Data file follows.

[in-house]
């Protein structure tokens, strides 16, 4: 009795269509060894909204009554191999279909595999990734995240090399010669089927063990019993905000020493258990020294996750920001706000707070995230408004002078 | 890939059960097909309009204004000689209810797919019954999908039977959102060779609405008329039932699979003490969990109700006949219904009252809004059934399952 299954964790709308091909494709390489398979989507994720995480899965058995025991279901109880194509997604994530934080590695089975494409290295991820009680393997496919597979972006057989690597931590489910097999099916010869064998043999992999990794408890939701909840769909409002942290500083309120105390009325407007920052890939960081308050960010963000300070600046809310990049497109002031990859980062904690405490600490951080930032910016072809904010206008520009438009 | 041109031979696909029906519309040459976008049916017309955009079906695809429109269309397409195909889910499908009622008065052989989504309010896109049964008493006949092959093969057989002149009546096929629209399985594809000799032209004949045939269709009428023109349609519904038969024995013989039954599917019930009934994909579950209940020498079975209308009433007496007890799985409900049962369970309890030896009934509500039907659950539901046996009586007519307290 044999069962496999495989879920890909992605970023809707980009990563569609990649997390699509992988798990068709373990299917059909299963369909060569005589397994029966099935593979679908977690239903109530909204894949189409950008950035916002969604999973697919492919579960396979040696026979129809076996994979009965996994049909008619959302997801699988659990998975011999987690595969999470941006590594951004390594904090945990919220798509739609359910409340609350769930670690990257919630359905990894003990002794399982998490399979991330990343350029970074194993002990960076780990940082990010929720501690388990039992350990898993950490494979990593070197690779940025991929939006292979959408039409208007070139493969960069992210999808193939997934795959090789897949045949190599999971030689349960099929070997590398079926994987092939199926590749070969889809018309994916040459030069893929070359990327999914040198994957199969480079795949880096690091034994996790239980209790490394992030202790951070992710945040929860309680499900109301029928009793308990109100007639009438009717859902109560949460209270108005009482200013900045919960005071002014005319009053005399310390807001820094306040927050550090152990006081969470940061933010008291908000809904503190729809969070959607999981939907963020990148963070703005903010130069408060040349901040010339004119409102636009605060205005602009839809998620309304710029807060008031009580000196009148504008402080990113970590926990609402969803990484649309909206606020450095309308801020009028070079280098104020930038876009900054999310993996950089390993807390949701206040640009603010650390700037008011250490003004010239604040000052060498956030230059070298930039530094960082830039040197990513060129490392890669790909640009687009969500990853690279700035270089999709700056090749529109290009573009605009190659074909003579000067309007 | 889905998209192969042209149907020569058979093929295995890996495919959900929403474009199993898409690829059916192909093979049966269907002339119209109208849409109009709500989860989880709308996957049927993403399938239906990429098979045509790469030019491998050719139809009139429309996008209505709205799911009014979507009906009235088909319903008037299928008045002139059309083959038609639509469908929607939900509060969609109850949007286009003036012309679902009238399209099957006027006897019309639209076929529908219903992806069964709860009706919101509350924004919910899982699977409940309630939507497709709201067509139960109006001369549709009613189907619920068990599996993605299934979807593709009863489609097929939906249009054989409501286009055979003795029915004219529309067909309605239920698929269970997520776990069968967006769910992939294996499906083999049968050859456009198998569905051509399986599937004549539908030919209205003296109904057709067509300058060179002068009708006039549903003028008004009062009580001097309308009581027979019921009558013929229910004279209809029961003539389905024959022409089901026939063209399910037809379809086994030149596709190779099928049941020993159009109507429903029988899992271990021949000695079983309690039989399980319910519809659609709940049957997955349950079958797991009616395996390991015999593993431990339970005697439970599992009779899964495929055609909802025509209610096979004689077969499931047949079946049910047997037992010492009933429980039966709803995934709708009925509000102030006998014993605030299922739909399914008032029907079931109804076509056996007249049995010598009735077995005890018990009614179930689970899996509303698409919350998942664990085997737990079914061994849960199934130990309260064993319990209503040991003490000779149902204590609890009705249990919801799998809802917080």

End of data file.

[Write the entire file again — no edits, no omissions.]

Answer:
[in-house]
């Protein structure tokens, strides 16, 4: 009795269509060894909204009554191999279909595999990734995240090399010669089927063990019993905000020493258990020294996750920001706000707070995230408004002078 | 890939059960097909309009204004000689209810797919019954999908039977959102060779609405008329039932699979003490969990109700006949219904009252809004059934399952 299954964790709308091909494709390489398979989507994720995480899965058995025991279901109880194509997604994530934080590695089975494409290295991820009680393997496919597979972006057989690597931590489910097999099916010869064998043999992999990794408890939701909840769909409002942290500083309120105390009325407007920052890939960081308050960010963000300070600046809310990049497109002031990859980062904690405490600490951080930032910016072809904010206008520009438009 | 041109031979696909029906519309040459976008049916017309955009079906695809429109269309397409195909889910499908009622008065052989989504309010896109049964008493006949092959093969057989002149009546096929629209399985594809000799032209004949045939269709009428023109349609519904038969024995013989039954599917019930009934994909579950209940020498079975209308009433007496007890799985409900049962369970309890030896009934509500039907659950539901046996009586007519307290 044999069962496999495989879920890909992605970023809707980009990563569609990649997390699509992988798990068709373990299917059909299963369909060569005589397994029966099935593979679908977690239903109530909204894949189409950008950035916002969604999973697919492919579960396979040696026979129809076996994979009965996994049909008619959302997801699988659990998975011999987690595969999470941006590594951004390594904090945990919220798509739609359910409340609350769930670690990257919630359905990894003990002794399982998490399979991330990343350029970074194993002990960076780990940082990010929720501690388990039992350990898993950490494979990593070197690779940025991929939006292979959408039409208007070139493969960069992210999808193939997934795959090789897949045949190599999971030689349960099929070997590398079926994987092939199926590749070969889809018309994916040459030069893929070359990327999914040198994957199969480079795949880096690091034994996790239980209790490394992030202790951070992710945040929860309680499900109301029928009793308990109100007639009438009717859902109560949460209270108005009482200013900045919960005071002014005319009053005399310390807001820094306040927050550090152990006081969470940061933010008291908000809904503190729809969070959607999981939907963020990148963070703005903010130069408060040349901040010339004119409102636009605060205005602009839809998620309304710029807060008031009580000196009148504008402080990113970590926990609402969803990484649309909206606020450095309308801020009028070079280098104020930038876009900054999310993996950089390993807390949701206040640009603010650390700037008011250490003004010239604040000052060498956030230059070298930039530094960082830039040197990513060129490392890669790909640009687009969500990853690279700035270089999709700056090749529109290009573009605009190659074909003579000067309007 | 889905998209192969042209149907020569058979093929295995890996495919959900929403474009199993898409690829059916192909093979049966269907002339119209109208849409109009709500989860989880709308996957049927993403399938239906990429098979045509790469030019491998050719139809009139429309996008209505709205799911009014979507009906009235088909319903008037299928008045002139059309083959038609639509469908929607939900509060969609109850949007286009003036012309679902009238399209099957006027006897019309639209076929529908219903992806069964709860009706919101509350924004919910899982699977409940309630939507497709709201067509139960109006001369549709009613189907619920068990599996993605299934979807593709009863489609097929939906249009054989409501286009055979003795029915004219529309067909309605239920698929269970997520776990069968967006769910992939294996499906083999049968050859456009198998569905051509399986599937004549539908030919209205003296109904057709067509300058060179002068009708006039549903003028008004009062009580001097309308009581027979019921009558013929229910004279209809029961003539389905024959022409089901026939063209399910037809379809086994030149596709190779099928049941020993159009109507429903029988899992271990021949000695079983309690039989399980319910519809659609709940049957997955349950079958797991009616395996390991015999593993431990339970005697439970599992009779899964495929055609909802025509209610096979004689077969499931047949079946049910047997037992010492009933429980039966709803995934709708009925509000102030006998014993605030299922739909399914008032029907079931109804076509056996007249049995010598009735077995005890018990009614179930689970899996509303698409919350998942664990085997737990079914061994849960199934130990309260064993319990209503040991003490000779149902204590609890009705249990919801799998809802917080």